Re: [AMBER] Inconsistent Internal energy from monomer to dimer

From: Carlos Simmerling <>
Date: Sat, 7 Apr 2012 07:06:27 -0400

Perhaps you could calculate the interaction energy between the monomers to
compare. Without knowing the biophysics of your system I can't comment, but
protein dimers often have large interfaces to give specificity, but the
resulting strong interaction is modulated by strain or desolvation to give
the desired binding affinity. There are even cases of peptides that don't
even fold until they bind.
On Apr 7, 2012 5:51 AM, "Josep Maria Campanera Alsina" <>

> Thanks Carlos. So I conclude from your statements that these
> differences between the free monomer and the strained monomer of 22
> kcal/mol just in internal energy (Bond+angles+dihed) could be normal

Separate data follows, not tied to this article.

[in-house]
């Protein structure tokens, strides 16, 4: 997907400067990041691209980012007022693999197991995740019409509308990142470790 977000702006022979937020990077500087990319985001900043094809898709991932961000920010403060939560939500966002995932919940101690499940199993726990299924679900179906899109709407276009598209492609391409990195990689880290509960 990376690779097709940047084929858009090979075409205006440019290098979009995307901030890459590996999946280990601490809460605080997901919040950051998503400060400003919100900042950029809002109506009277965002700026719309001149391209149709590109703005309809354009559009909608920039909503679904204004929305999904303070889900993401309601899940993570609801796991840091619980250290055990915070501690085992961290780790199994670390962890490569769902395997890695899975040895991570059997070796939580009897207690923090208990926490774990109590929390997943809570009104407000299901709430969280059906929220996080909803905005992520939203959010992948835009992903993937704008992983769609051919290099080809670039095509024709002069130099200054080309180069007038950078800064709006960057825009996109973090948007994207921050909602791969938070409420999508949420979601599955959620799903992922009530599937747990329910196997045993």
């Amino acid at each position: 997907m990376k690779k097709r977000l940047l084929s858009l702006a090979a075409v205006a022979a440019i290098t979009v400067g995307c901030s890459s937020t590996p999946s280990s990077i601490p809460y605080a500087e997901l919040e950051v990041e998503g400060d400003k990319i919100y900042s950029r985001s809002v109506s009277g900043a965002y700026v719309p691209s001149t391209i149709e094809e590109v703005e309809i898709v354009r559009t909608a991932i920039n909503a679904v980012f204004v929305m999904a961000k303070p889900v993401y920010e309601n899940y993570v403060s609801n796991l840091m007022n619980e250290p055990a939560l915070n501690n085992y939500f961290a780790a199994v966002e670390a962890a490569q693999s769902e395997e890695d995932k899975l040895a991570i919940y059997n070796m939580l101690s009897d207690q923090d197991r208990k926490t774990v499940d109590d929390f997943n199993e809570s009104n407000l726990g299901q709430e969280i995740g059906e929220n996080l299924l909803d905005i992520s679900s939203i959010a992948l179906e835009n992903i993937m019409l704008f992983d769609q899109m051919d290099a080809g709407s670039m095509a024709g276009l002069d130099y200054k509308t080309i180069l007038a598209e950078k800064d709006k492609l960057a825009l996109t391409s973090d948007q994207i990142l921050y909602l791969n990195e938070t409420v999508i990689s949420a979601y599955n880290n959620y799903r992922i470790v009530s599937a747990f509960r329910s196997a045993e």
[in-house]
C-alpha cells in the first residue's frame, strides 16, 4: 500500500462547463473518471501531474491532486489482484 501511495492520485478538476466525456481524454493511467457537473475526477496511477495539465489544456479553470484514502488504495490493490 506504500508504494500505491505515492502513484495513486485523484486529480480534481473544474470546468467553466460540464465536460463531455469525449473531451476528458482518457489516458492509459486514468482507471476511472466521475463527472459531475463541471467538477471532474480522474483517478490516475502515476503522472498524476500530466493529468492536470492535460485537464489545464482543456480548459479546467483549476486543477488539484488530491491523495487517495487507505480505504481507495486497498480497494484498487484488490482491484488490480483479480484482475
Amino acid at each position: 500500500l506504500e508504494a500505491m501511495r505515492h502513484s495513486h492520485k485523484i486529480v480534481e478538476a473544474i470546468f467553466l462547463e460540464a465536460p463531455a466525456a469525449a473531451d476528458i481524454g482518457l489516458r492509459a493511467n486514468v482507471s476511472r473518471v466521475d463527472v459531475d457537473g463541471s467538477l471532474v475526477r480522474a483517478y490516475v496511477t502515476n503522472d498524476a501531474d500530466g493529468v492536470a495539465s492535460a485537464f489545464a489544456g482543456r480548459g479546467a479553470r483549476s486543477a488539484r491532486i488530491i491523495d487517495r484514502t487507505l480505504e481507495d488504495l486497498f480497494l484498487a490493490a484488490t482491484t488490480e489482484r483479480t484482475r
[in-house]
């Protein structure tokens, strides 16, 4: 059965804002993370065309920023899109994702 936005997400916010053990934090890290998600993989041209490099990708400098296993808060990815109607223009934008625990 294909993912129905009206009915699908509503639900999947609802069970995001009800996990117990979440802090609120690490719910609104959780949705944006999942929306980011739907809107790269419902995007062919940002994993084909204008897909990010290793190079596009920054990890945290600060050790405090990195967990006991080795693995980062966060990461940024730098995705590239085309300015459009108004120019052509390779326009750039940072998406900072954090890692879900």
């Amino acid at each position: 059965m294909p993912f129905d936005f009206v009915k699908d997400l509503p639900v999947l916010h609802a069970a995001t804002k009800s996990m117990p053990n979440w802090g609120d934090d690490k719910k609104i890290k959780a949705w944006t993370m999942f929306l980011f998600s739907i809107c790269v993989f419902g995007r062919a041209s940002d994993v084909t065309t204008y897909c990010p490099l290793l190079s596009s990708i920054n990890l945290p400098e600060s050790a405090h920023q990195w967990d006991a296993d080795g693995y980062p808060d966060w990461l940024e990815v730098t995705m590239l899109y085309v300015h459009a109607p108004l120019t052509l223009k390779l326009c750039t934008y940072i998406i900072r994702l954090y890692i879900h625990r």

> for Amber. I still have my doubts. Here it is a peptide monomer of 26
> residues and therefore each residue introduce an strain energy of 0.85
> kcal/mol.
> Could any one comment or sign any work or article with significant
> differences in the internal energy term between a free monomer and a
> strained monomer? That would be extremely useful.
> All the best,
> Josep M.,
> Message: 24
> Date: Thu, 5 Apr 2012 10:49:43 -0400
> From: Carlos Simmerling <>
> Subject: Re: [AMBER] Inconsistent Internal energy from monomer to
> dimer
> To: AMBER Mailing List <>
> Message-ID:
> <>
> Content-Type: text/plain; charset=ISO-8859-1
> as was said before, it's entirely reasonable that the interactions between
> the monomers is strong enough to cause some internal strain in the
> individual monomers as compared to their free structures. in fact, it's
> probably unlikely that the monomers have the identical structure when bound
> as when unbound.
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Received on Sat Apr 07 2012 - 04:30:03 PDT
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